Christ in Genesis:The Better Garment

Adam and Eve ate the forbidden fruit, disobeying God’s command and bringing sin, evil, and death into his creation. Their first sin did not happen when their teeth touched the fruit and they bit and chewed and swallowed. Their first sin did not happen when one of them reached out a hand to pick the fruit. Their first sin was the decision to doubt God’s word, to believe that he had been less than truthful with them, and to test him by breaking his commandment.

Genesis describes the tempter as a serpent. Revelation 12:9 gives us his full identity: “the great dragon was thrown down, that ancient serpent, who is called the devil and Satan, the deceiver of the whole world.” Satan was one of the good angels God had created, but through pride he rebelled against God. A Muslim tradition states that Satan rebelled when God told him to worship and serve Adam. I suspect that the devil’s pride and arrogance are the result of a lack of understanding. He has contempt for the love of God. He understands power and authority, but not love. He thinks that he can run the universe better than God is running it, so he is trying to take authority over creation. One of his first acts of rebellion was to invite Adam and Eve to join his rebellion.

God had commanded Adam and Eve to do several things: to be fruitful and multiply, to care for the earth and its living creatures, and to rest every seventh day as God had rested on the seventh day. Any of these commands was an opportunity for temptation to disobey. Satan chose the fruit as the easiest way to challenge Eve’s faithfulness to God’s commands. His suggestion that God had forbidden them to eat from any tree in the Garden seems ludicrous, but it shows his usual procedure. He wants to make God seem overbearing and unloving. By twisting God’s commands, Satan hopes to inspire resentment and rebellion in our minds.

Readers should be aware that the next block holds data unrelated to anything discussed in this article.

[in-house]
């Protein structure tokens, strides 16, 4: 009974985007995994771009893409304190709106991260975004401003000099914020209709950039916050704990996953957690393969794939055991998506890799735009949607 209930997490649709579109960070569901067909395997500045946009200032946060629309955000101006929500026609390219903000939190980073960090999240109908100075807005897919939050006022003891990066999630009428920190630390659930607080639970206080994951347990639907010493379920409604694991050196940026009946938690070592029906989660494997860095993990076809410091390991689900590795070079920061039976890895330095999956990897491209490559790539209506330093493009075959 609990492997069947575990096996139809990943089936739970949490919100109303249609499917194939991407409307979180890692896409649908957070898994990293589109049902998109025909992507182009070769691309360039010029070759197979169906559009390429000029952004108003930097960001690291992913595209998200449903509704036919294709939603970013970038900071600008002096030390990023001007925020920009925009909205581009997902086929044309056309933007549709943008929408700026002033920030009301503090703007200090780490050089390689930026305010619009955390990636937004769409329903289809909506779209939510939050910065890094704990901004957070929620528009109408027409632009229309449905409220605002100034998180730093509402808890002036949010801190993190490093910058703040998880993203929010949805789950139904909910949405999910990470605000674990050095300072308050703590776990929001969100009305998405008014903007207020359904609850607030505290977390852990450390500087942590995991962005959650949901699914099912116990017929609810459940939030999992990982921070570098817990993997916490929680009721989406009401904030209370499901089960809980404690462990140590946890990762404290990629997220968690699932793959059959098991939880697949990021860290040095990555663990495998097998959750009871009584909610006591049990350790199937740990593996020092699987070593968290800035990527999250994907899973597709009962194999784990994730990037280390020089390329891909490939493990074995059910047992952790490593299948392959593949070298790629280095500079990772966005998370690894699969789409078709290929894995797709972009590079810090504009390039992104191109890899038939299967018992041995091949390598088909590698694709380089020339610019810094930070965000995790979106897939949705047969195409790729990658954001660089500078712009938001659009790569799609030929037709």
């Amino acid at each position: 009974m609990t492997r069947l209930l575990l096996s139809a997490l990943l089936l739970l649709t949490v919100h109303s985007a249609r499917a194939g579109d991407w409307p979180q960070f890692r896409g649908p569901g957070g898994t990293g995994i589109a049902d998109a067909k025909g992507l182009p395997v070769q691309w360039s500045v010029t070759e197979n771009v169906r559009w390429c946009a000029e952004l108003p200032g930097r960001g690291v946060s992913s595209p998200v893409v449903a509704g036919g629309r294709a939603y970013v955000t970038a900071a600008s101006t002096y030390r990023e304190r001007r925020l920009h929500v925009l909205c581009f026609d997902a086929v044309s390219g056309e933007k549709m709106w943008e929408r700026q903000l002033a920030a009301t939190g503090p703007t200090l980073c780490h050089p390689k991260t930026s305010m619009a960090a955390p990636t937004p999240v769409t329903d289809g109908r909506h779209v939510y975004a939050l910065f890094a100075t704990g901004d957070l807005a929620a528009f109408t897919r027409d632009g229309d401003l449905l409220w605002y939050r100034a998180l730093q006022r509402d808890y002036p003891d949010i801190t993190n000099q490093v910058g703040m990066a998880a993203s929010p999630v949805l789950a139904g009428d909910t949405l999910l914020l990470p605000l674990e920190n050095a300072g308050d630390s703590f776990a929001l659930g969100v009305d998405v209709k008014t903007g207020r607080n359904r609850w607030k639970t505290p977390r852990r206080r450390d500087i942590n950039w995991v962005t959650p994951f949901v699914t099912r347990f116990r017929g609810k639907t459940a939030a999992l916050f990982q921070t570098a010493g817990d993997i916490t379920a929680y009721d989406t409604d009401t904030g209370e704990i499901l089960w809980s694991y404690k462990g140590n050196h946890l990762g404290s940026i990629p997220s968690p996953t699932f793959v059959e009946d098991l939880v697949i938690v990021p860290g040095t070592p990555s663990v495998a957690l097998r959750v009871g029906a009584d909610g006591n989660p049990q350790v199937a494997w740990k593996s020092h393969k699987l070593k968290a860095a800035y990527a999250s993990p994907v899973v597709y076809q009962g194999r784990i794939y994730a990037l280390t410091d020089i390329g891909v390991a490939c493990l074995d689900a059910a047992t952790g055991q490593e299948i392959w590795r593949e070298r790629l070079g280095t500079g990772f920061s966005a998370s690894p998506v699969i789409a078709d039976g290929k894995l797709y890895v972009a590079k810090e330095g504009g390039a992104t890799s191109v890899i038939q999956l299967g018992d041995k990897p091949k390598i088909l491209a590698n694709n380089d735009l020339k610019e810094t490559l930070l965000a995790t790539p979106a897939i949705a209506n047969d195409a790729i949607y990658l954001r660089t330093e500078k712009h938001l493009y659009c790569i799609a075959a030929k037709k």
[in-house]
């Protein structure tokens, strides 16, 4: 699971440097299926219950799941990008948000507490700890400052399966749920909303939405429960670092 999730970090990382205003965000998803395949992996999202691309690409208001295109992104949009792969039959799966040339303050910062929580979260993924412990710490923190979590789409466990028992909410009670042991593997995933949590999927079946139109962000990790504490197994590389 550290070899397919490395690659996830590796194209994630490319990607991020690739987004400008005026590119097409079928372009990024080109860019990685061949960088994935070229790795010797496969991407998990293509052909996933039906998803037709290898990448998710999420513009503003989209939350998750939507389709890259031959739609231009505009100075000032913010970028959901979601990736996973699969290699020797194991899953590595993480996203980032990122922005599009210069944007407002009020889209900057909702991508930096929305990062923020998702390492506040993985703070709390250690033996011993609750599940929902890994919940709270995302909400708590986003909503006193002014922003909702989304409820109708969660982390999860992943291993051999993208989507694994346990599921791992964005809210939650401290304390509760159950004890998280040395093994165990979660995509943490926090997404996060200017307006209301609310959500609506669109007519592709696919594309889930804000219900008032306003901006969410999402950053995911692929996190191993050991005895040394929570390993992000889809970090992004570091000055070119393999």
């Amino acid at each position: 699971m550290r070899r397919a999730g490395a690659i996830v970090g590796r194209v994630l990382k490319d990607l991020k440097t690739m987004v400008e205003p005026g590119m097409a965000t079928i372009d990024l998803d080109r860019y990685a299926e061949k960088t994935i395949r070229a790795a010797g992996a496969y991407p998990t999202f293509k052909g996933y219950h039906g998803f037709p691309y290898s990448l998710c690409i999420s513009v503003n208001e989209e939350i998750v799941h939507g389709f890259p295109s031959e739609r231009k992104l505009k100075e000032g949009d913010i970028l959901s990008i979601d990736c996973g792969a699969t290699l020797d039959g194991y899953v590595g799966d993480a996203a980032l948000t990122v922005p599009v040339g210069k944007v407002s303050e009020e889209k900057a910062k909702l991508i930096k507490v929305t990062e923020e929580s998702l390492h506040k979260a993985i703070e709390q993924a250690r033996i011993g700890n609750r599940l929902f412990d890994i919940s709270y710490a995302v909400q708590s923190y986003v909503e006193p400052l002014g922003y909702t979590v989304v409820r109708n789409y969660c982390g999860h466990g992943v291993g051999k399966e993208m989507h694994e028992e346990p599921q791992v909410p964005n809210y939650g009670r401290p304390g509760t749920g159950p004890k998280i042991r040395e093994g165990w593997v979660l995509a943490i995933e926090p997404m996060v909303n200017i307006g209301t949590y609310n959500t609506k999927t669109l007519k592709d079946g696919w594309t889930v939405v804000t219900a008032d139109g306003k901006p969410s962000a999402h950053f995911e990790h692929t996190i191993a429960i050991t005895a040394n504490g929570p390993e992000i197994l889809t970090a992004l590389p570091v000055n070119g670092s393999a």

The devil misquoted God’s command. He showed that he knew exactly what God had said—when Eve said, “lest we die,” Satan responded, “You will not surely die.” Even as he calls God a liar, Satan corrects Eve’s recollection of what God had said. Of course they did not physically die the day they ate the fruit; Adam lived another 930 years. There are worse things than physical death. Spiritual death is separation from God. Adam and Eve spiritually died with their first sin. Whoever is spiritually dead when he or she physically dies will be eternally dead. Whoever is spiritually alive when he or she physically dies will have eternal life. Jesus experienced spiritual death on the cross when he was forsaken by his Father; he went there so that Adam and Eve and each of their descendants would not have to go there.

Satan persuaded Eve that eating the forbidden fruit would make her and Adam more like God. They had already been created in God’s image. There was no way for them to become more like God. Eve saw that the tree was good for fruit and pleasing to the eyes. Believing that it would also make her wise, she ate and she gave some fruit to Adam and he ate. Being separated from God by their sin, they observed their nakedness and were ashamed. Therefore, they made loincloths for themselves from fig leaves.

A fig leaf loincloth will not last very long. The leaves quickly wither and crumble, leaving the maker naked again. All our efforts to fix our own lives are equally futile. We cannot hide our sins from God, even if we think we have hidden them from ourselves.

After God had confronted them about their sin, he also provided for them. In place of their fig leaf loincloths, God gave them garments of animal skins. The clo0thing that God provided was more useful than what Adam and Eve made for themselves. However, this gift from God meant that some of the animals Adam and Eve had known now were dead, just to provide them with clothing. Physical death was made real to them in this way, now that they had experienced spiritual death. The animals gave their lives to clothe Adam and Eve for their protection and for the sake of decency.

These animals that died are images of Jesus, who would also die to cover our sins. We are clothed in his righteousness, which makes us acceptable in the sight of God and protects us from evil. Throughout the Bible, clothing takes special significance, picturing a life that is pleasing to God. Jesus was stripped of his clothing on the day he died; it was claimed by the soldiers who executed him. Yet Jesus has also clothed us, surrendering his life so we could inherit his righteousness.

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